Because the memory clock has to be configured at the beginning of the boot process, it is not straightforward to change the memory clock speed. It involves recompiling u-boot-sunxi and re-flashing the bootloader on your SD-card. If something goes wrong it has the potential to corrupt the SD-card installation or make it unbootable. So only continue if you are sure what you are doing.

If you don't already have u-boot-sunxi installed, clone it using

git clone https:///github.com/linux-sunxi/u-boot-sunxi.git

Then go to the board/allwinner directory and select the configuration that most closely matches your device. For example. for a generic A10 1GB tablet you would pick a10_mid_1gb. Edit the file dram.c in the directory for your device and change the .clock parameter to the desired memory clock frequency. It must be a multiple of 24, usually in the range 360-480 MHz. Higher speeds may not be stable. Then run from the u-boot-sunxi base directory (replace a10_mid_1gb in the command below with the configuration that you selected):

make a10_mid_1gb

Now it's time to re-flash the bootloader on the SD-card. With a recent version of u-boot-sunxi, run:

sudo dd if=spl/sunxi-spl.bin of=/dev/mmcblkN bs=1024 seek=8
sudo dd if=u-boot.img of=/dev/mmcblkN bs=1024 seek=40

With an old version of u-boot-sunx (< 2013.7) the procedure is slightly different:

sudo dd if=./spl/sunxi-spl.bin of=/dev/mmcblkN bs=1024 seek=8
sudo dd if=./u-boot.bin of=/dev/mmcblkN bs=1024 seek=32

/dev/mmcblkN is the device name of your SD-card (for example /dev/mmcblk0). After rebooting the new memory clock speed should have taken effect. Verify it by running a10-meminfo (see above).

The above procedure also works for A20-based devices. These may have a faster memory clock in their default configuration, although at least some devices (certain Android tablets) seem to be shipped with a memory clock may be too high resulting in stability problems.

Recompiling the kernel

By default the kernel may be configured with a large set of drivers to support a large number of configurations. It is possible to disable drivers that you don't need to reduce kernel size. The kernel may also be set up with a wide range of debugging options. Reducing debugging options will reduce the kernel size and improve performance a bit, although it may make debugging hardware or software problems harder. An advanced option for expert users that may be enabled is the 2G/2G memory split with high memory disabled, which theoretically could result in a measurable performance improvement. Note: highmem is needed for systems with more tham 512MB of ram - the maximum usable ram without highmem is something like 700~800MB.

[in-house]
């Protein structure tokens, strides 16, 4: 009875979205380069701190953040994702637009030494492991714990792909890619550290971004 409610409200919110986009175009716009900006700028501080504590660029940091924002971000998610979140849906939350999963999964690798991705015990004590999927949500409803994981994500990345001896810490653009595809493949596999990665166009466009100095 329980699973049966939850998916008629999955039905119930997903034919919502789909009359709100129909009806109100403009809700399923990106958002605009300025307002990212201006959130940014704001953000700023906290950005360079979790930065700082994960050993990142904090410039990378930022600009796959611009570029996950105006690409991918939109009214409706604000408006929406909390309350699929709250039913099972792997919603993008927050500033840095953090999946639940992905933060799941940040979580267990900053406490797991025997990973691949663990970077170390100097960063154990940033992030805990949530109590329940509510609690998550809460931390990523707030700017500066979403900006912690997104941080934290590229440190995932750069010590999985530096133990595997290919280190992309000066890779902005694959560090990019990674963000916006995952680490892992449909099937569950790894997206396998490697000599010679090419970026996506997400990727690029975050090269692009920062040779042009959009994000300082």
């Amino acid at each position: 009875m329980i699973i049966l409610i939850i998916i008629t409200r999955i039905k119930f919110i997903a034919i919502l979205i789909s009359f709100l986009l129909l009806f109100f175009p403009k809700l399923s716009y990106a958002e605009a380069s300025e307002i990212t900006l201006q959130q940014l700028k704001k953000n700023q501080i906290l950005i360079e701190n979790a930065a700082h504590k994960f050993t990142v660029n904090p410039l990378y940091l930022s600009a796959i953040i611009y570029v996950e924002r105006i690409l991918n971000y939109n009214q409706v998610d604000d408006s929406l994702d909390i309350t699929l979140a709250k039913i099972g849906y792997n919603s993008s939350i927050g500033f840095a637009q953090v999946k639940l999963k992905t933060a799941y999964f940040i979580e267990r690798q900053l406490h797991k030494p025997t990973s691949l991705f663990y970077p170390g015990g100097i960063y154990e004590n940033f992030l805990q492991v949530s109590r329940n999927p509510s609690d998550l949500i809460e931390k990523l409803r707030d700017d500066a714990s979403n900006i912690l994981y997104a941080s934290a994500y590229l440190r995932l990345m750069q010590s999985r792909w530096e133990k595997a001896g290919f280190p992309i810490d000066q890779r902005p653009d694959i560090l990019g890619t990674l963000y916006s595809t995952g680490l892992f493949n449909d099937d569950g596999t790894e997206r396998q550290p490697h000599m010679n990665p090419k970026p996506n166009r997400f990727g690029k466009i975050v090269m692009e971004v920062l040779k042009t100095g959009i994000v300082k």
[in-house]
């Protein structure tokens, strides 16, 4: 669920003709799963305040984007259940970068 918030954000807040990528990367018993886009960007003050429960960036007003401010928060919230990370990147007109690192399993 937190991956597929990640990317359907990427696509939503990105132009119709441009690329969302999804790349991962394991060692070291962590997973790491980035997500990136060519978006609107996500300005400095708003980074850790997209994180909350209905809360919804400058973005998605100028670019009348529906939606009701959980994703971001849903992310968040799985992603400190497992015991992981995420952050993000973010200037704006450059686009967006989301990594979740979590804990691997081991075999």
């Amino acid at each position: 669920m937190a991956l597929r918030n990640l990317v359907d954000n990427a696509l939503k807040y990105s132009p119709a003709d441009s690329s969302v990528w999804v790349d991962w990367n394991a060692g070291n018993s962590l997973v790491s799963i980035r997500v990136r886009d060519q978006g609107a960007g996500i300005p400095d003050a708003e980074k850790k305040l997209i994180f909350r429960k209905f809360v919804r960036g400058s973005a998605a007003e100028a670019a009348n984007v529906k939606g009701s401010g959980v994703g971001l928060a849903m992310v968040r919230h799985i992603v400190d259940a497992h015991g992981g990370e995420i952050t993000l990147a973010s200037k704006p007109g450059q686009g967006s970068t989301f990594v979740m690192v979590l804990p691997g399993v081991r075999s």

Optimizing boot speed

All the steps above can contribute to reducing boot time. Smaller kernel loads faster from flash and decompresses faster. Reduced logging and optimized caching causes fewer stalls in the boot process. Setting default cpufreq governor to performance with as high cpu and memory speed as possible shortens time required for CPU intensive tasks during boot. However, picking your init system is also important and has very large impact with all else staying the same.

sysvinit is ancient and slow. If your distribution uses it by default change it to upstart or systemd. If you want your board to run one self-contained application that does not need any system services running you can try passing init=/path/to/your/application to the kernel. Not many applications are made to run like that. Especially without udev running you might have hard time accessing devices but you might have good luck with eg. xbmc. Note the system crashes when the application exits so remember to pass something like panic=1 as well so that it reboots again.

Using a lower resolution graphics mode

The Allwinner chip's graphics framebuffer is stored in the same memory chips as system memory. As a result, the memory access required for screen refresh detracts from the overall system memory bandwidth and latency. By setting a lower resolution graphics mode, or a graphics mode with a lower pixel (color) depth, it is possible to measurably increase system performance.

When using the console, using a color depth of 16bpp may not be visibly different from 32bpp while improving performance. In X, performance will be improved but you will see banding on color gradients and acceleration options such as VE and Mali may not available in X and in console mode. G2D acceleration does support 16bpp.

You can change the graphics mode with Kernel arguments, changing script.bin, or after boot with utilities such as a10_display and a10disp (see Display).

The following tables show memory performance using the benchmark program tinymembench (https://github.com/ssvb/tinymembench‎) at different resolutions, pixel depths and memory clock settings on the same monitor.

NEON read bandwidth (MB/s):

   Memclock (MHz):  360     384     408
Display output disabled 1114    1159    1198
1280x720x16bpp          1075    1128    1195
1280x720x32bpp          1053    1078    1126
1920x1080x16bpp         1045    1089
1920x1080x32bpp          902     972     991

NEON fill bandwidth (MB/s):

   Memclock (MHz):  360     384     408
Display output disabled 1176    1256    1330
1280x720x16bpp          1088    1171    1328
1280x720x32bpp           972    1078    1090
1920x1080x16bpp          934    1005
1920x1080x32bpp          545     548     552